Delta American Express 90,000 Mile Offer: How To Think About The Value Of Rewards Card

I receive compensation for content and many links on this blog. Citibank is an advertising partner of this site, as is American Express, Chase, Barclays and Capital One. Any opinions expressed in this post are my own, and have not been reviewed, approved, or endorsed by my advertising partners. I do not write about all credit cards that are available -- instead focusing on miles, points, and cash back (and currencies that can be converted into the same). Terms apply to the offers and benefits listed on this page.

Coming out of the Great Recession initial credit card bonus offers got really lucrative. Banks were competing for customers, money was cheap, and in the case of major airlines the banks had pre-purchased large blocks of miles on the cheap from carriers strapped for cash.

At the start of the global pandemic many card issuers were quiet. It was tough to know who would be a good credit risk as companies pledged no layoffs in 2020 (would everyone suddenly lose their jobs on January 1)? People weren’t thinking about immediate travel, either, so big card bonuses seemed like the wrong tool for the moment.

Now that banks have gotten aggressive again we’re seeing amazing offers, and that’s great for consumers – as long as you understand the role that a given card is going to play in your arsenal. There are (3) basic reasons to get a card.

  1. Benefits. The card gives you benefits worth more than the card’s cost, like free checked bags, a companion ticket, or airport lounge access. But that’s not a reason to spend money on the card, except as required to access those benefits. You keep the card, but don’t spend much on it.

  2. Up front bonus. An offer can be so compelling, you pay immediate attention and should apply because the bonus offer is just that good. But that doesn’t make the card one you’ll use for a lot of ongoing spend.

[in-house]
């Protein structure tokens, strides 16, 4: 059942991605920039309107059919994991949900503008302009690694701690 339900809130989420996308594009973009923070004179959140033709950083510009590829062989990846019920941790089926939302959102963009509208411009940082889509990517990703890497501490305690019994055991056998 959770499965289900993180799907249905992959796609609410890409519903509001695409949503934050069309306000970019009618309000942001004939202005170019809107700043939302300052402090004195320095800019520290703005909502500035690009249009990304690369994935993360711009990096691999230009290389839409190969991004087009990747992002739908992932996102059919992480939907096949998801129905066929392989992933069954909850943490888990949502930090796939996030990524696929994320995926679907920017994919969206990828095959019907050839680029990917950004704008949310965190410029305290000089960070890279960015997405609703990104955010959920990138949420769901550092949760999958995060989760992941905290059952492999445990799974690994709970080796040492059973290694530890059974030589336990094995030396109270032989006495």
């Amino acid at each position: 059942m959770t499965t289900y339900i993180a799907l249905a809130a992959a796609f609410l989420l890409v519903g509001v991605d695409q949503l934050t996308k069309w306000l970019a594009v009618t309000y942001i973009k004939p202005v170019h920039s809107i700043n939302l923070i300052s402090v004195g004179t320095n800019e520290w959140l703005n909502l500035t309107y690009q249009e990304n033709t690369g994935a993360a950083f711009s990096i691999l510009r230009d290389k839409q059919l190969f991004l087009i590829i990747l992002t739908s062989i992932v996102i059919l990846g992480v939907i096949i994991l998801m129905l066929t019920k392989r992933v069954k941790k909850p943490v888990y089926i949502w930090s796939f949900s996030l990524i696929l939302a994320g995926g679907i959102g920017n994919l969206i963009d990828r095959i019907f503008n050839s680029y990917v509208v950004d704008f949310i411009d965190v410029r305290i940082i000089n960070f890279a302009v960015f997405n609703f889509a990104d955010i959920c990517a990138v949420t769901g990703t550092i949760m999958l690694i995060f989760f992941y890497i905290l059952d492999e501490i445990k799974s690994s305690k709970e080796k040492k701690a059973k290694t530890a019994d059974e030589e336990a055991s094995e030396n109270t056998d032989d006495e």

3. Rewards for spending because of the valuable currency you receive, or the rate at which you’re earning (such as triple or quadruple points for dining spend). This is a card that’s top of wallet.

The Delta co-brand cards, it seems to me, offer lucrative initial bonus offers making them attractive to get. Delta flyers can a lot of benefits from having them. But the primary reason you’d put spending on one of these cards, I think, is if you’re using it as a tool to earn or keep elite status. Delta by the way has extended elite status for current SkyMiles Silver, Gold, Platinum, Diamond and Dela 360 members for the 2022 membership year.

Right now American Express is back with big up front offers for the Delta cards, through November 10, 2021. You can earn as much as 90,000 miles, making for one of the most compelling offers we’ve seen, and that’s true even with partner awards much more expensive than they used to be..

The Delta SkyMiles® Gold American Express Card is the card to get for a big initial bonus at no first year cost, if you don’t fly Delta often but want some benefits on the occasion that you do.

If you do fly Delta then the Delta SkyMiles® Platinum American Express Card‘s 90,000 mile initial offer is incredible, since the card can help earn Delta elite status. And the Delta SkyMiles® Reserve American Express Card is great for that and lounge access, too – complimentary access into the Delta SkyClubs for you when traveling on a Delta flight, and to Centurion Lounges when you book your Delta flight with your Reserve Card.